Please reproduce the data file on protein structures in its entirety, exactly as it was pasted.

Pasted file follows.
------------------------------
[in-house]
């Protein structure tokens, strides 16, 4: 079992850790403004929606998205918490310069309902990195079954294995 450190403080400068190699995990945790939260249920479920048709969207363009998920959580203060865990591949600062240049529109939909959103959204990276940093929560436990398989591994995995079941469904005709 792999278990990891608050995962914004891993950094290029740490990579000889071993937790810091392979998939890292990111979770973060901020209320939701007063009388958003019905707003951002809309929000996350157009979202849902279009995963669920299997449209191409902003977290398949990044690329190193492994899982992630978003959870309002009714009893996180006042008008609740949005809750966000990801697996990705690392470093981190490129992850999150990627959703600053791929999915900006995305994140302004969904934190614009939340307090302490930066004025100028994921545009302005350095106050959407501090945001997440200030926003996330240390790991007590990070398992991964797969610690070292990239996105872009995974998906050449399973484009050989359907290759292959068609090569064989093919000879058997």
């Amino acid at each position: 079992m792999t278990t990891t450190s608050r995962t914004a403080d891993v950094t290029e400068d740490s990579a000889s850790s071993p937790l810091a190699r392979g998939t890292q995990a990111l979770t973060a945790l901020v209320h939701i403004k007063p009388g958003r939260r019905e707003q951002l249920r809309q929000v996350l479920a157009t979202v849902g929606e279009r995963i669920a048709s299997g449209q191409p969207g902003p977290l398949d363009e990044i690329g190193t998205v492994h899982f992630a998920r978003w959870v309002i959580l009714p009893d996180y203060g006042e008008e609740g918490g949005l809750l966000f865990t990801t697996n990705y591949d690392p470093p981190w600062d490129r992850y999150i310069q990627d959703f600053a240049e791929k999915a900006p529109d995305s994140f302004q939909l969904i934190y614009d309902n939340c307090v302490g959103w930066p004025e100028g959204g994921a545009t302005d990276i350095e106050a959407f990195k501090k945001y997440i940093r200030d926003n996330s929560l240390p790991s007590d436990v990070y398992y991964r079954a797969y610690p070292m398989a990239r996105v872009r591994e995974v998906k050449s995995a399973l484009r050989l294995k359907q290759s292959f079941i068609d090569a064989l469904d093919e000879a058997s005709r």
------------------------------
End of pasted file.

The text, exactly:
[in-house]
């Protein structure tokens, strides 16, 4: 079992850790403004929606998205918490310069309902990195079954294995 450190403080400068190699995990945790939260249920479920048709969207363009998920959580203060865990591949600062240049529109939909959103959204990276940093929560436990398989591994995995079941469904005709 792999278990990891608050995962914004891993950094290029740490990579000889071993937790810091392979998939890292990111979770973060901020209320939701007063009388958003019905707003951002809309929000996350157009979202849902279009995963669920299997449209191409902003977290398949990044690329190193492994899982992630978003959870309002009714009893996180006042008008609740949005809750966000990801697996990705690392470093981190490129992850999150990627959703600053791929999915900006995305994140302004969904934190614009939340307090302490930066004025100028994921545009302005350095106050959407501090945001997440200030926003996330240390790991007590990070398992991964797969610690070292990239996105872009995974998906050449399973484009050989359907290759292959068609090569064989093919000879058997």
């Amino acid at each position: 079992m792999t278990t990891t450190s608050r995962t914004a403080d891993v950094t290029e400068d740490s990579a000889s850790s071993p937790l810091a190699r392979g998939t890292q995990a990111l979770t973060a945790l901020v209320h939701i403004k007063p009388g958003r939260r019905e707003q951002l249920r809309q929000v996350l479920a157009t979202v849902g929606e279009r995963i669920a048709s299997g449209q191409p969207g902003p977290l398949d363009e990044i690329g190193t998205v492994h899982f992630a998920r978003w959870v309002i959580l009714p009893d996180y203060g006042e008008e609740g918490g949005l809750l966000f865990t990801t697996n990705y591949d690392p470093p981190w600062d490129r992850y999150i310069q990627d959703f600053a240049e791929k999915a900006p529109d995305s994140f302004q939909l969904i934190y614009d309902n939340c307090v302490g959103w930066p004025e100028g959204g994921a545009t302005d990276i350095e106050a959407f990195k501090k945001y997440i940093r200030d926003n996330s929560l240390p790991s007590d436990v990070y398992y991964r079954a797969y610690p070292m398989a990239r996105v872009r591994e995974v998906k050449s995995a399973l484009r050989l294995k359907q290759s292959f079941i068609d090569a064989l469904d093919e000879a058997s005709r």